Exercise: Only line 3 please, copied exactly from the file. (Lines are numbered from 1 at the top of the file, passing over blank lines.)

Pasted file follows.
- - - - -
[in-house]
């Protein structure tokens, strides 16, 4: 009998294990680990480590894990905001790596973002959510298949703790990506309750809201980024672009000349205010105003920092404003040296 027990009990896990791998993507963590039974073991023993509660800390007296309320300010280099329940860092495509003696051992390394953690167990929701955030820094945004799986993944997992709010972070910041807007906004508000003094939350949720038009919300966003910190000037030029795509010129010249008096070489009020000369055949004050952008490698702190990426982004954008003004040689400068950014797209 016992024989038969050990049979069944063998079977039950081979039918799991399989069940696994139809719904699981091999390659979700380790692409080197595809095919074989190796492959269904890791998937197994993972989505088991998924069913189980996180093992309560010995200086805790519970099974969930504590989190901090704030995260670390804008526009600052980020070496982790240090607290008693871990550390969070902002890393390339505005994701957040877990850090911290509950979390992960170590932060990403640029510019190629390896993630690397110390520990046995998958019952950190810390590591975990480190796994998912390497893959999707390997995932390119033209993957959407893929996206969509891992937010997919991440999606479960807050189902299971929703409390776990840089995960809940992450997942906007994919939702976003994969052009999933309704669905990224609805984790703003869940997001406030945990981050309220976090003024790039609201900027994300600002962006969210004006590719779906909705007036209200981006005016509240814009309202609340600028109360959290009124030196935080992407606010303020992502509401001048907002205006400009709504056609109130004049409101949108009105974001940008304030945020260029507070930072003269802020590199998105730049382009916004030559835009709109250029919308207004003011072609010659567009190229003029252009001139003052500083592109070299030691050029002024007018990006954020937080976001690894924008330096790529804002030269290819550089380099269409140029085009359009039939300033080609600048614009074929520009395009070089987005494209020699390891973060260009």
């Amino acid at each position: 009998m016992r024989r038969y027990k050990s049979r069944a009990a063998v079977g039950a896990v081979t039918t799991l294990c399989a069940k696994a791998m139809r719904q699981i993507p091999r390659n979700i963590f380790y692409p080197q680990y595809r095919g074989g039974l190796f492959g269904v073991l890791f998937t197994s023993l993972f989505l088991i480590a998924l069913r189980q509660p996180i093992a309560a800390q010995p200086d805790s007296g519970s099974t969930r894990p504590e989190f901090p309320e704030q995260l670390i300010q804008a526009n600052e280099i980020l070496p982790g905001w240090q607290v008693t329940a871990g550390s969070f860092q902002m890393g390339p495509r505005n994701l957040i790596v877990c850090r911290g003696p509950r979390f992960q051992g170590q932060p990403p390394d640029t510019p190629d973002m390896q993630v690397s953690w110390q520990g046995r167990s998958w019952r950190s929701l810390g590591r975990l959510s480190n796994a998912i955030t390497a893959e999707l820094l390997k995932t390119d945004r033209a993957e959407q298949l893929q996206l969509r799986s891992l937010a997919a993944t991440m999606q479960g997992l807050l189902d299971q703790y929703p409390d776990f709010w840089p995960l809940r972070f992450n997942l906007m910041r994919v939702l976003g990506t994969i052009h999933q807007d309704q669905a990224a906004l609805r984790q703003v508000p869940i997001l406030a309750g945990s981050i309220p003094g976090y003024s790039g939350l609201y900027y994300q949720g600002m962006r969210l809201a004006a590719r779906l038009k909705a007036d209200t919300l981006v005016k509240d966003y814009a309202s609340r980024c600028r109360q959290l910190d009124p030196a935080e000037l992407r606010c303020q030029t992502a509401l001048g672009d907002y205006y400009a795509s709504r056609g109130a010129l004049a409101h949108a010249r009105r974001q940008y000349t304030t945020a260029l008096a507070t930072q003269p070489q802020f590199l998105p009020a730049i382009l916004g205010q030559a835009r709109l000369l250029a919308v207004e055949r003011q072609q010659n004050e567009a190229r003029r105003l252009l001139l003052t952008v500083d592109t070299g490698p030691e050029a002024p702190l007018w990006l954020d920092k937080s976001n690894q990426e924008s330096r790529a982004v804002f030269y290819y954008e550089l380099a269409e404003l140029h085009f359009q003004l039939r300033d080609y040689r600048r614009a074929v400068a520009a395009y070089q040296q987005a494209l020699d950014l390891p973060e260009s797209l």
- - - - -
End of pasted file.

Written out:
């Amino acid at each position: 009998m016992r024989r038969y027990k050990s049979r069944a009990a063998v079977g039950a896990v081979t039918t799991l294990c399989a069940k696994a791998m139809r719904q699981i993507p091999r390659n979700i963590f380790y692409p080197q680990y595809r095919g074989g039974l190796f492959g269904v073991l890791f998937t197994s023993l993972f989505l088991i480590a998924l069913r189980q509660p996180i093992a309560a800390q010995p200086d805790s007296g519970s099974t969930r894990p504590e989190f901090p309320e704030q995260l670390i300010q804008a526009n600052e280099i980020l070496p982790g905001w240090q607290v008693t329940a871990g550390s969070f860092q902002m890393g390339p495509r505005n994701l957040i790596v877990c850090r911290g003696p509950r979390f992960q051992g170590q932060p990403p390394d640029t510019p190629d973002m390896q993630v690397s953690w110390q520990g046995r167990s998958w019952r950190s929701l810390g590591r975990l959510s480190n796994a998912i955030t390497a893959e999707l820094l390997k995932t390119d945004r033209a993957e959407q298949l893929q996206l969509r799986s891992l937010a997919a993944t991440m999606q479960g997992l807050l189902d299971q703790y929703p409390d776990f709010w840089p995960l809940r972070f992450n997942l906007m910041r994919v939702l976003g990506t994969i052009h999933q807007d309704q669905a990224a906004l609805r984790q703003v508000p869940i997001l406030a309750g945990s981050i309220p003094g976090y003024s790039g939350l609201y900027y994300q949720g600002m962006r969210l809201a004006a590719r779906l038009k909705a007036d209200t919300l981006v005016k509240d966003y814009a309202s609340r980024c600028r109360q959290l910190d009124p030196a935080e000037l992407r606010c303020q030029t992502a509401l001048g672009d907002y205006y400009a795509s709504r056609g109130a010129l004049a409101h949108a010249r009105r974001q940008y000349t304030t945020a260029l008096a507070t930072q003269p070489q802020f590199l998105p009020a730049i382009l916004g205010q030559a835009r709109l000369l250029a919308v207004e055949r003011q072609q010659n004050e567009a190229r003029r105003l252009l001139l003052t952008v500083d592109t070299g490698p030691e050029a002024p702190l007018w990006l954020d920092k937080s976001n690894q990426e924008s330096r790529a982004v804002f030269y290819y954008e550089l380099a269409e404003l140029h085009f359009q003004l039939r300033d080609y040689r600048r614009a074929v400068a520009a395009y070089q040296q987005a494209l020699d950014l390891p973060e260009s797209l």